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How do you determine the success of an exhibition — by the number of visitors, the tenor of their reactions, or some other gauge? That’s the question Maria Novozhilova tackles in her assessment of the 14th Venice Architecture Biennale, which ended late last month. Writing in the Italian design and architecture magazine Domus, Novozhilova bases her answer to the question on the online chatter surrounding this year’s Rem Koolhaas–directed show.
Using data from VOICES from the Blogs, Novozhilova analyzed the 60,000 English-language online posts about the biennale that appeared on Twitter, Facebook, Instagram, Google+, YouTube, and various websites between June 5 and November 23. “This is the social ranking of the 2014 Biennale, based on personal and sometimes idiosyncratic opinions, naturally,” she wrote of her report. “As a whole, however, it speaks of a successful Biennale, with a great deal of light and the odd small shadow.”
Of those who took to the web to share their thoughts, 34.9% had something nice to say about the show — though, crucially, Novozhila never exactly explains what constitutes a positive or negative post. Among these, 18.5% praised the Biennale’s multidisciplinary nature, which engendered debate beyond architecture in the realms of culture, politics, and history. Another 13.5% focused on collateral events happening outside the largest exhibition spaces, the Giardini and Arsenale. People were particularly happy about the Biennale’s location in Venice itself. And 8.7% affirmed Koolhaas’s involvement.
While 58.8% of posts were neutral, 6.2% weren’t so pleasant. More than half the negative sentiment was geared towards Koolhaas himself (59.7%), with the question “rem is dead?” appearing in the majority of the comments. Another 29.4% of negative commentators were dissatisfied with aspects of the pavilions, and 10.8% weren’t thrilled with the Monditalia exhibition in the Arsenale.
In general, the posts focused on three topics: the country pavilions (47%), the broader exhibition (26.7%), and the two shows curated by Koolhaas (26.3%), Elements of Architecture and Monditalia. In the latter discussion, Elements far outshone Monditalia in the public eye, winning 83.2% of its positive comments.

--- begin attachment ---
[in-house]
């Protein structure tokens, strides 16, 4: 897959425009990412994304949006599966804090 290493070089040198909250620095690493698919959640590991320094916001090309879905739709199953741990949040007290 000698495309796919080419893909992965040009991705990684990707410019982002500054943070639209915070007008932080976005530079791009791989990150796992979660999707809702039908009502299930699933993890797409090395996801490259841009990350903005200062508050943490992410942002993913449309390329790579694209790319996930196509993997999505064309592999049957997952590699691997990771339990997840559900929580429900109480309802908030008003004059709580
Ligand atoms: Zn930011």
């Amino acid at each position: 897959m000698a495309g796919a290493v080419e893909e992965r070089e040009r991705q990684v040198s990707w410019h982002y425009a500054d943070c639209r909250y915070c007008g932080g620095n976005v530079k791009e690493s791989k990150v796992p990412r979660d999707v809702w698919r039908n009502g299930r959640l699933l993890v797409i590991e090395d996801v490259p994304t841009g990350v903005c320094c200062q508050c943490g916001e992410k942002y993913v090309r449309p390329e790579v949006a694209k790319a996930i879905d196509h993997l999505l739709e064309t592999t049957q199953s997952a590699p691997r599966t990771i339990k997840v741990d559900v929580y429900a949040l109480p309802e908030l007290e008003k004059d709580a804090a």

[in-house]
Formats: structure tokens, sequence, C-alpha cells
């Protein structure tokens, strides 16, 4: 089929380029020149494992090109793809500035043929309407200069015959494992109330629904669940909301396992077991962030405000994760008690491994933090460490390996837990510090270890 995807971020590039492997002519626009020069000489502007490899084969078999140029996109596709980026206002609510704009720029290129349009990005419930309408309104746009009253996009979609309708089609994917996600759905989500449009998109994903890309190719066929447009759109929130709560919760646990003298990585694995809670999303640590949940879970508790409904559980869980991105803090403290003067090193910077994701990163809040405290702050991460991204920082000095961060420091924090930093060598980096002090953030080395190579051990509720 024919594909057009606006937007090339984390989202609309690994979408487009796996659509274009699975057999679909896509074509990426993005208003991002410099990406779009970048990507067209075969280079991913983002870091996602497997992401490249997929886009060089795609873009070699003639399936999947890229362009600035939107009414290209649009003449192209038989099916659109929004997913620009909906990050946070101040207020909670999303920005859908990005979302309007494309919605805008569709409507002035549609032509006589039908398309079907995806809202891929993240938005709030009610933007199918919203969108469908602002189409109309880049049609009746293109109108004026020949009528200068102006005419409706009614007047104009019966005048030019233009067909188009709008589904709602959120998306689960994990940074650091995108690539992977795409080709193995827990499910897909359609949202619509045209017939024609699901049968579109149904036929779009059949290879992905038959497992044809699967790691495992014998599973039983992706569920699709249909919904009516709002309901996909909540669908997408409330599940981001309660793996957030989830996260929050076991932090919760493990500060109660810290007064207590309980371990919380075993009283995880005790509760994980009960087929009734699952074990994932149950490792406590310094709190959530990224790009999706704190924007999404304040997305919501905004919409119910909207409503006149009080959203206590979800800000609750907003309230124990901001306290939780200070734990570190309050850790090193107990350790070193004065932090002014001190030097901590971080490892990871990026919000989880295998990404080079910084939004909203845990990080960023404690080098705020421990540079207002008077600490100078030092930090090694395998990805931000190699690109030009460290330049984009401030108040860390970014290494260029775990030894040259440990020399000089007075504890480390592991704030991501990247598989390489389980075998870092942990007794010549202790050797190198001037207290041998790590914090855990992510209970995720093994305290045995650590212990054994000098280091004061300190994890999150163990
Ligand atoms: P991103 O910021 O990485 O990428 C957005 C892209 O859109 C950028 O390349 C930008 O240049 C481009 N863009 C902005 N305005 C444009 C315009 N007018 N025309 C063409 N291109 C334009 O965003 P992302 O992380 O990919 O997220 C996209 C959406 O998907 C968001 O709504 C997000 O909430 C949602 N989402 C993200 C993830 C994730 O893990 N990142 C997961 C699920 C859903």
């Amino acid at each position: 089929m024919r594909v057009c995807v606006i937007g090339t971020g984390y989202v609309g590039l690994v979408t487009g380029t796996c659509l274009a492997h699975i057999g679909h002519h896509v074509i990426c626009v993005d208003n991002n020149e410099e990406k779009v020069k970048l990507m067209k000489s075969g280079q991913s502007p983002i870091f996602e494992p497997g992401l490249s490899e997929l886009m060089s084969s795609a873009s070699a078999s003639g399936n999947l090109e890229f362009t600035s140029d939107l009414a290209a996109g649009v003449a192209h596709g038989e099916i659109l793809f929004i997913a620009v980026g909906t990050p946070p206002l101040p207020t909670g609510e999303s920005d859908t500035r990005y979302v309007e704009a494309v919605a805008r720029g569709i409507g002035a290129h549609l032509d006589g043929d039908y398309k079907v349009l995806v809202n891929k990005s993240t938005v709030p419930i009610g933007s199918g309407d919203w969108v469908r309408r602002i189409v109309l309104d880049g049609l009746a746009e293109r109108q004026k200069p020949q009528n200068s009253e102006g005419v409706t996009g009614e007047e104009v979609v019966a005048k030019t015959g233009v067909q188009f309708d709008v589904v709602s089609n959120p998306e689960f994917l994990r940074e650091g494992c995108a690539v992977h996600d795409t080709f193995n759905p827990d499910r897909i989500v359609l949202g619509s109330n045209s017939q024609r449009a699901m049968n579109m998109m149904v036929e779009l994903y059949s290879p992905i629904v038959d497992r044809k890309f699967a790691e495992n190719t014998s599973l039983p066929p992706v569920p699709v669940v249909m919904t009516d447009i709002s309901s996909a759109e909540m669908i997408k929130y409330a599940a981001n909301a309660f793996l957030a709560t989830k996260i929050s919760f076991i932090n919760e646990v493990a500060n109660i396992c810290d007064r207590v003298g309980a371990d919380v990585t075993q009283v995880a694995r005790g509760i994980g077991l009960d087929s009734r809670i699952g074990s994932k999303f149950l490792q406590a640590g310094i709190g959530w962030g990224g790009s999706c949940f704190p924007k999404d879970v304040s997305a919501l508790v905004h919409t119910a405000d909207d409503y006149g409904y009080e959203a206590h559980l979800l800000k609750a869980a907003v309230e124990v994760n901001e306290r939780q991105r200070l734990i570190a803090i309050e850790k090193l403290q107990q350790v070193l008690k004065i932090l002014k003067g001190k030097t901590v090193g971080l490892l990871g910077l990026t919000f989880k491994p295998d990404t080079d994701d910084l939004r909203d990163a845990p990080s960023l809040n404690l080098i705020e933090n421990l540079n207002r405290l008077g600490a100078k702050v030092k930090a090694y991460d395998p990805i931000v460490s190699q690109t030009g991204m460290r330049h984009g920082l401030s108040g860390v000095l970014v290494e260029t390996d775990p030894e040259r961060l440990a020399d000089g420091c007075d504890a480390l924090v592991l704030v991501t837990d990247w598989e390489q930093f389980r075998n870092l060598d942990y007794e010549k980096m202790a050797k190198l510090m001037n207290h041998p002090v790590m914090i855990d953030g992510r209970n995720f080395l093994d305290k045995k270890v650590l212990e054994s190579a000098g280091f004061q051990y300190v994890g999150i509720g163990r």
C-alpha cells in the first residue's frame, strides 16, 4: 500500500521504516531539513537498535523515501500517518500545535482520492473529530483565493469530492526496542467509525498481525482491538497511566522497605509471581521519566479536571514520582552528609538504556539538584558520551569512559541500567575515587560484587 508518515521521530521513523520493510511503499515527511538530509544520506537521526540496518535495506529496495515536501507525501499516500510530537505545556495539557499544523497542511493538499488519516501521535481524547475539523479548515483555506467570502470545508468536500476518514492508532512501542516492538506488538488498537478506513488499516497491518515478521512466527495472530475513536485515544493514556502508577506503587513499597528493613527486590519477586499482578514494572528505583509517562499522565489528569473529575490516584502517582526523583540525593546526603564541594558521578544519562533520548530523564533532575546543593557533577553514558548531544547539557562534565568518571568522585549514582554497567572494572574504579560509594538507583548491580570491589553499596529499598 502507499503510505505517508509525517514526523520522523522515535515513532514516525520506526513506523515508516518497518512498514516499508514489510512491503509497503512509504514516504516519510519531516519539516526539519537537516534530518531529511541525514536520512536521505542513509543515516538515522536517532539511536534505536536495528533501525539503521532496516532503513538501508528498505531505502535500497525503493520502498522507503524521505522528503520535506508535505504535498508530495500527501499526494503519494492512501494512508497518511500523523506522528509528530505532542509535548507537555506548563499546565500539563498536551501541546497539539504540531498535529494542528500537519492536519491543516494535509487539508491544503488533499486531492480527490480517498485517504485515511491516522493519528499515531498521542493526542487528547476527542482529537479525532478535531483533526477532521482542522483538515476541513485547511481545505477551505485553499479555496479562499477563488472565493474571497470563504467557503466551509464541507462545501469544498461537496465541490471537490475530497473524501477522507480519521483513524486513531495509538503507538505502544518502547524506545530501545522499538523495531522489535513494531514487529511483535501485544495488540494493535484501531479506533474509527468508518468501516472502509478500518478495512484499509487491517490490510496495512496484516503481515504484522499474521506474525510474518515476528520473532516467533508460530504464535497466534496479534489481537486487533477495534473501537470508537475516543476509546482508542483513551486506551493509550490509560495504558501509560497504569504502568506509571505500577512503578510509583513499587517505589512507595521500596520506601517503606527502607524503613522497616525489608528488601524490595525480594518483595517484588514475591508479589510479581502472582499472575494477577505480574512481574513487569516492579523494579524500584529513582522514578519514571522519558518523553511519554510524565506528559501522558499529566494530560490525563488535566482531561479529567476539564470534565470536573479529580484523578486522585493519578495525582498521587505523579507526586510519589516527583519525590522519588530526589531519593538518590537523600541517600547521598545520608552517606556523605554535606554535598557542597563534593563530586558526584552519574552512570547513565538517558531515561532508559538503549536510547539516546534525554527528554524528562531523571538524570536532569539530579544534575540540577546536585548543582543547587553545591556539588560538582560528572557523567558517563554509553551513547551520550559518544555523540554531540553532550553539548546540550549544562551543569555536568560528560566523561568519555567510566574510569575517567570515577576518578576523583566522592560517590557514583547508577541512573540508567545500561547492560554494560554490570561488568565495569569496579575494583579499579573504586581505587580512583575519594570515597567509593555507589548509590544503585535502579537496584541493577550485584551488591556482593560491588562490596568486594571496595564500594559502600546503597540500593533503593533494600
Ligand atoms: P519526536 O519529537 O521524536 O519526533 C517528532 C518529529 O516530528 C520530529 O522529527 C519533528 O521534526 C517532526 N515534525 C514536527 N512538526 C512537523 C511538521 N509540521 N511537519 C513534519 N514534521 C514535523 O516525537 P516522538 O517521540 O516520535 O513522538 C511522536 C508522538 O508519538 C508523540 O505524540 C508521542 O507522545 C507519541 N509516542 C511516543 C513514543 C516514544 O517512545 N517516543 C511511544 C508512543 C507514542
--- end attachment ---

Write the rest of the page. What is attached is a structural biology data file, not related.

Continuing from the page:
Of the Giardini gardens and the Arsenale, the former enjoyed a lot more attention. There, the Central Pavilion and its Koolhaas-curated Elements of Architecture led the conversation, followed by the Japan Pavilion (6.6%), which was actually more talked about than the Golden Lion–winning Korea Pavilion. The pavilions of France (6%), Australia (5.8%), and Germany (5%) were also popular; Canada (4.3%) and Russia (3.5%) not as much. In the Arsenale, the Silver Lion–winning Chile Pavilion (31.3%) and China Pavilion (19.2%) were the most popular. Monditalia followed closely (19%), getting just a few more mentions than the German Pavilion.
Novozhila’s report reflects a growing awareness that all those tweets, Facebook posts, and Instagram pics really do matter — and suggests that institutions need to catch up. On our own website, Zachary McCune has used social media engagement to find that Damien Hirst beats Cindy Sherman when it comes to provoking online conversation and that the 9/11 National Memorial is now twice as popular as Lady Liberty — at least according to check-ins on Foursquare. Obviously, the internet alone can’t determine the success of a show, but it also can’t be dismissed as an unimportant factor. As McCune wrote in 2012:
The audiences who could be pressed to answer those questions are not necessarily speaking about art in social media. But many are. And for those populations who trace their thoughts and interactions with art in social media, we have a rich trove of data to examine.
What we do with such data will be fascinating to see as it plays out.
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